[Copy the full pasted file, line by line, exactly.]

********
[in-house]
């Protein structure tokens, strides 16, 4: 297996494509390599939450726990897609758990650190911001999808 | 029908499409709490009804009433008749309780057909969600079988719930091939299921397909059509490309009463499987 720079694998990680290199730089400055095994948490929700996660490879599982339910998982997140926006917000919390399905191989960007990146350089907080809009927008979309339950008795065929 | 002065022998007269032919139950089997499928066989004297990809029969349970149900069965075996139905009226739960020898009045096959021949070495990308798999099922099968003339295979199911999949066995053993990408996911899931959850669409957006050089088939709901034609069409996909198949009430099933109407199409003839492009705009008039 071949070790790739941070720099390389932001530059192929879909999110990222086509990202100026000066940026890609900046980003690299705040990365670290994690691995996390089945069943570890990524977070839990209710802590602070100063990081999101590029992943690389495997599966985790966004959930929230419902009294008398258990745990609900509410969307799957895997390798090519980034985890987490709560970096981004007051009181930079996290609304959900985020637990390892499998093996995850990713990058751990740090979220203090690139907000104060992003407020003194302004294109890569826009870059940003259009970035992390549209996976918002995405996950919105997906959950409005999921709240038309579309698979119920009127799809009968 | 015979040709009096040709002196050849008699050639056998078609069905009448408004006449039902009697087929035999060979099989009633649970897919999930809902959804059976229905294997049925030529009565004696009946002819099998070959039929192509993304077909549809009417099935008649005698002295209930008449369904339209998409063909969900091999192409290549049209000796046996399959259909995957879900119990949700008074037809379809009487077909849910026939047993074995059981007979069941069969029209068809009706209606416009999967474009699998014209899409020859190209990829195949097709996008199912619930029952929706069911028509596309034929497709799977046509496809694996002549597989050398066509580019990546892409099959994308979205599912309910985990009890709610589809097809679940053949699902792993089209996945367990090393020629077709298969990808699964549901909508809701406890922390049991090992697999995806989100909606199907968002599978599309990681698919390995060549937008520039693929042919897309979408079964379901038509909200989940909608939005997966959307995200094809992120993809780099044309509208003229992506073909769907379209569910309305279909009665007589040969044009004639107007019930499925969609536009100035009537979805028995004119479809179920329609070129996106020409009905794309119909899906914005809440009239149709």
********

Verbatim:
[in-house]
């Protein structure tokens, strides 16, 4: 297996494509390599939450726990897609758990650190911001999808 | 029908499409709490009804009433008749309780057909969600079988719930091939299921397909059509490309009463499987 720079694998990680290199730089400055095994948490929700996660490879599982339910998982997140926006917000919390399905191989960007990146350089907080809009927008979309339950008795065929 | 002065022998007269032919139950089997499928066989004297990809029969349970149900069965075996139905009226739960020898009045096959021949070495990308798999099922099968003339295979199911999949066995053993990408996911899931959850669409957006050089088939709901034609069409996909198949009430099933109407199409003839492009705009008039 071949070790790739941070720099390389932001530059192929879909999110990222086509990202100026000066940026890609900046980003690299705040990365670290994690691995996390089945069943570890990524977070839990209710802590602070100063990081999101590029992943690389495997599966985790966004959930929230419902009294008398258990745990609900509410969307799957895997390798090519980034985890987490709560970096981004007051009181930079996290609304959900985020637990390892499998093996995850990713990058751990740090979220203090690139907000104060992003407020003194302004294109890569826009870059940003259009970035992390549209996976918002995405996950919105997906959950409005999921709240038309579309698979119920009127799809009968 | 015979040709009096040709002196050849008699050639056998078609069905009448408004006449039902009697087929035999060979099989009633649970897919999930809902959804059976229905294997049925030529009565004696009946002819099998070959039929192509993304077909549809009417099935008649005698002295209930008449369904339209998409063909969900091999192409290549049209000796046996399959259909995957879900119990949700008074037809379809009487077909849910026939047993074995059981007979069941069969029209068809009706209606416009999967474009699998014209899409020859190209990829195949097709996008199912619930029952929706069911028509596309034929497709799977046509496809694996002549597989050398066509580019990546892409099959994308979205599912309910985990009890709610589809097809679940053949699902792993089209996945367990090393020629077709298969990808699964549901909508809701406890922390049991090992697999995806989100909606199907968002599978599309990681698919390995060549937008520039693929042919897309979408079964379901038509909200989940909608939005997966959307995200094809992120993809780099044309509208003229992506073909769907379209569910309305279909009665007589040969044009004639107007019930499925969609536009100035009537979805028995004119479809179920329609070129996106020409009905794309119909899906914005809440009239149709």